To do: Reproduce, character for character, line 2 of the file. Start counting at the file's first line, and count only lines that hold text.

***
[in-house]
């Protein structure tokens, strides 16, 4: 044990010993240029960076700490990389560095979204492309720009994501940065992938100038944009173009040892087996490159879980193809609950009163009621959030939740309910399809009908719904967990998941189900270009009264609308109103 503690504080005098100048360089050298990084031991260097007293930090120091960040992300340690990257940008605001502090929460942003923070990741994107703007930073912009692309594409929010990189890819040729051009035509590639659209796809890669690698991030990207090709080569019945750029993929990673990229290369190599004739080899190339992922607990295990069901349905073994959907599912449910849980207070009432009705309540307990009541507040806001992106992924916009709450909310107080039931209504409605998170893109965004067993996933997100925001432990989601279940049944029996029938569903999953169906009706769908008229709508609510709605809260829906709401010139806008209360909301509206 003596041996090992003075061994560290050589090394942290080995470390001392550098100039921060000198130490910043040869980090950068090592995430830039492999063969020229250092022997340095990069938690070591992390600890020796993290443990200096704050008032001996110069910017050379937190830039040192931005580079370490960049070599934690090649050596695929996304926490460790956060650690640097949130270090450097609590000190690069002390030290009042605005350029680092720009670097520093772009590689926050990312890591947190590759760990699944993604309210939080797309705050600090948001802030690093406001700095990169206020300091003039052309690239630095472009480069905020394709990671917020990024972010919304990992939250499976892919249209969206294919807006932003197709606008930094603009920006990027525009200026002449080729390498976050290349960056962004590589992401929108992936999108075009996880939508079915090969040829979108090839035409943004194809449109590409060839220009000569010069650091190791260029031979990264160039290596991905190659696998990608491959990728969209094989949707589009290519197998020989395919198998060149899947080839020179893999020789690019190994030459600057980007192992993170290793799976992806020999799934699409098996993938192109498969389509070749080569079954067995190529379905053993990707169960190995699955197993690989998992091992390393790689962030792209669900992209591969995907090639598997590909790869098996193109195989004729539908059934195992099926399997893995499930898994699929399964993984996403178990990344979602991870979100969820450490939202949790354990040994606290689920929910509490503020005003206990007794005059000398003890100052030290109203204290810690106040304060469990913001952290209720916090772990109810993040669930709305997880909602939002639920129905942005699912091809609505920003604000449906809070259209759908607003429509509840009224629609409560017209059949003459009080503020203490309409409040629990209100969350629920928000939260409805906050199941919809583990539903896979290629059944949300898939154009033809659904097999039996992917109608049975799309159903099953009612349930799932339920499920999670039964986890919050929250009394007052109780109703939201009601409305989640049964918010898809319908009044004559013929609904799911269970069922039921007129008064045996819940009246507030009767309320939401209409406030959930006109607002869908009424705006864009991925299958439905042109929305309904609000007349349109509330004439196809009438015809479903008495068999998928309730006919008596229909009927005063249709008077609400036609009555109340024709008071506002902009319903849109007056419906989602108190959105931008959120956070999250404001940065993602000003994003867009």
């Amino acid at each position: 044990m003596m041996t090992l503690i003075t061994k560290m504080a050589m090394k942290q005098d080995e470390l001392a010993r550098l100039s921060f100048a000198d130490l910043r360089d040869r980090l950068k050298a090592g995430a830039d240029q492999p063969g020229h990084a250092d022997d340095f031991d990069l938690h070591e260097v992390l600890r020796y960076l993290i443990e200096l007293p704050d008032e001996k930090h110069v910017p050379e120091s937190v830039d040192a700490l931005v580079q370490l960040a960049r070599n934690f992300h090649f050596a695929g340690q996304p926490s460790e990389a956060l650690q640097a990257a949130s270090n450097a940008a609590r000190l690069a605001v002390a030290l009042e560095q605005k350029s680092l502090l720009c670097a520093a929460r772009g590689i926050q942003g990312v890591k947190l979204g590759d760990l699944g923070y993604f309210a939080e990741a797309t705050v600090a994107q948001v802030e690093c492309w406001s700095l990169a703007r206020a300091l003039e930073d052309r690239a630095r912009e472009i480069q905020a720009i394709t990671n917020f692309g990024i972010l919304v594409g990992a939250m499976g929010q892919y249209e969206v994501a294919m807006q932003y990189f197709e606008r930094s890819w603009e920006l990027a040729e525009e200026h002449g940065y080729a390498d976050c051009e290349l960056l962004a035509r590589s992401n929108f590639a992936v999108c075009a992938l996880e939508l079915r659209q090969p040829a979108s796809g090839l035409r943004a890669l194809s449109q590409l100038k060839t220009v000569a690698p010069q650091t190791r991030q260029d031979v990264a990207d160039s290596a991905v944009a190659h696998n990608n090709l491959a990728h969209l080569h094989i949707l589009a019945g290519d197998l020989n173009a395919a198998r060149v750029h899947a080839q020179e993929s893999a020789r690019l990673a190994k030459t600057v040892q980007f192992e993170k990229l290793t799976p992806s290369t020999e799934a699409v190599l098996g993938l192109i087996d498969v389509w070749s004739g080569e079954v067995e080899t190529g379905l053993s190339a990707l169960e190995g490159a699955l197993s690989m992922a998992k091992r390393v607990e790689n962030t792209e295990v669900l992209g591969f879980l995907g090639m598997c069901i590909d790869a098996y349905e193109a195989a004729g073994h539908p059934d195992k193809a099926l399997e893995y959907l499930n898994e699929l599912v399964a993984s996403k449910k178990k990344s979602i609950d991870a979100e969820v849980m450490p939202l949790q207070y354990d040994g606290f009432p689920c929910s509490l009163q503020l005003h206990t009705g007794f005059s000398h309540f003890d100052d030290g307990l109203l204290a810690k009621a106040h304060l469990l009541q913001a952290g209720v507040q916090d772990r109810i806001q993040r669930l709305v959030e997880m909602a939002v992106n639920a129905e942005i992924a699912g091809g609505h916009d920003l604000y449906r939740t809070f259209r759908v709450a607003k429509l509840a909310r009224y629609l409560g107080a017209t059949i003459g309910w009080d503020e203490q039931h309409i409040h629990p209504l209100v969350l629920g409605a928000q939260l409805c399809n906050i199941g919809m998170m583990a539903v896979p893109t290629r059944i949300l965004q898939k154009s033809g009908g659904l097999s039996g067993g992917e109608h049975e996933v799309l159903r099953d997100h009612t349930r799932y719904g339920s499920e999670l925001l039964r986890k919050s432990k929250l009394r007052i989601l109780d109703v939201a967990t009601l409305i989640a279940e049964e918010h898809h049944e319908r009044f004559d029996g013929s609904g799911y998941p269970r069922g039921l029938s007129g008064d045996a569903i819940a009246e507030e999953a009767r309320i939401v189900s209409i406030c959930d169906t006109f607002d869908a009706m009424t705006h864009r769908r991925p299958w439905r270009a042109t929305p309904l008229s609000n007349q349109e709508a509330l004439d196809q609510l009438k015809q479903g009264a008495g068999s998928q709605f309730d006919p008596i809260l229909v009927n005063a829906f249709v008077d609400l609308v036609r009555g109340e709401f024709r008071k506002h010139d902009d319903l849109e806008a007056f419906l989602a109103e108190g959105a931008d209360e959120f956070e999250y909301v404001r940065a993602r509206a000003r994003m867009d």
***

């Protein structure tokens, strides 16, 4: 044990010993240029960076700490990389560095979204492309720009994501940065992938100038944009173009040892087996490159879980193809609950009163009621959030939740309910399809009908719904967990998941189900270009009264609308109103 503690504080005098100048360089050298990084031991260097007293930090120091960040992300340690990257940008605001502090929460942003923070990741994107703007930073912009692309594409929010990189890819040729051009035509590639659209796809890669690698991030990207090709080569019945750029993929990673990229290369190599004739080899190339992922607990295990069901349905073994959907599912449910849980207070009432009705309540307990009541507040806001992106992924916009709450909310107080039931209504409605998170893109965004067993996933997100925001432990989601279940049944029996029938569903999953169906009706769908008229709508609510709605809260829906709401010139806008209360909301509206 003596041996090992003075061994560290050589090394942290080995470390001392550098100039921060000198130490910043040869980090950068090592995430830039492999063969020229250092022997340095990069938690070591992390600890020796993290443990200096704050008032001996110069910017050379937190830039040192931005580079370490960049070599934690090649050596695929996304926490460790956060650690640097949130270090450097609590000190690069002390030290009042605005350029680092720009670097520093772009590689926050990312890591947190590759760990699944993604309210939080797309705050600090948001802030690093406001700095990169206020300091003039052309690239630095472009480069905020394709990671917020990024972010919304990992939250499976892919249209969206294919807006932003197709606008930094603009920006990027525009200026002449080729390498976050290349960056962004590589992401929108992936999108075009996880939508079915090969040829979108090839035409943004194809449109590409060839220009000569010069650091190791260029031979990264160039290596991905190659696998990608491959990728969209094989949707589009290519197998020989395919198998060149899947080839020179893999020789690019190994030459600057980007192992993170290793799976992806020999799934699409098996993938192109498969389509070749080569079954067995190529379905053993990707169960190995699955197993690989998992091992390393790689962030792209669900992209591969995907090639598997590909790869098996193109195989004729539908059934195992099926399997893995499930898994699929399964993984996403178990990344979602991870979100969820450490939202949790354990040994606290689920929910509490503020005003206990007794005059000398003890100052030290109203204290810690106040304060469990913001952290209720916090772990109810993040669930709305997880909602939002639920129905942005699912091809609505920003604000449906809070259209759908607003429509509840009224629609409560017209059949003459009080503020203490309409409040629990209100969350629920928000939260409805906050199941919809583990539903896979290629059944949300898939154009033809659904097999039996992917109608049975799309159903099953009612349930799932339920499920999670039964986890919050929250009394007052109780109703939201009601409305989640049964918010898809319908009044004559013929609904799911269970069922039921007129008064045996819940009246507030009767309320939401209409406030959930006109607002869908009424705006864009991925299958439905042109929305309904609000007349349109509330004439196809009438015809479903008495068999998928309730006919008596229909009927005063249709008077609400036609009555109340024709008071506002902009319903849109007056419906989602108190959105931008959120956070999250404001940065993602000003994003867009």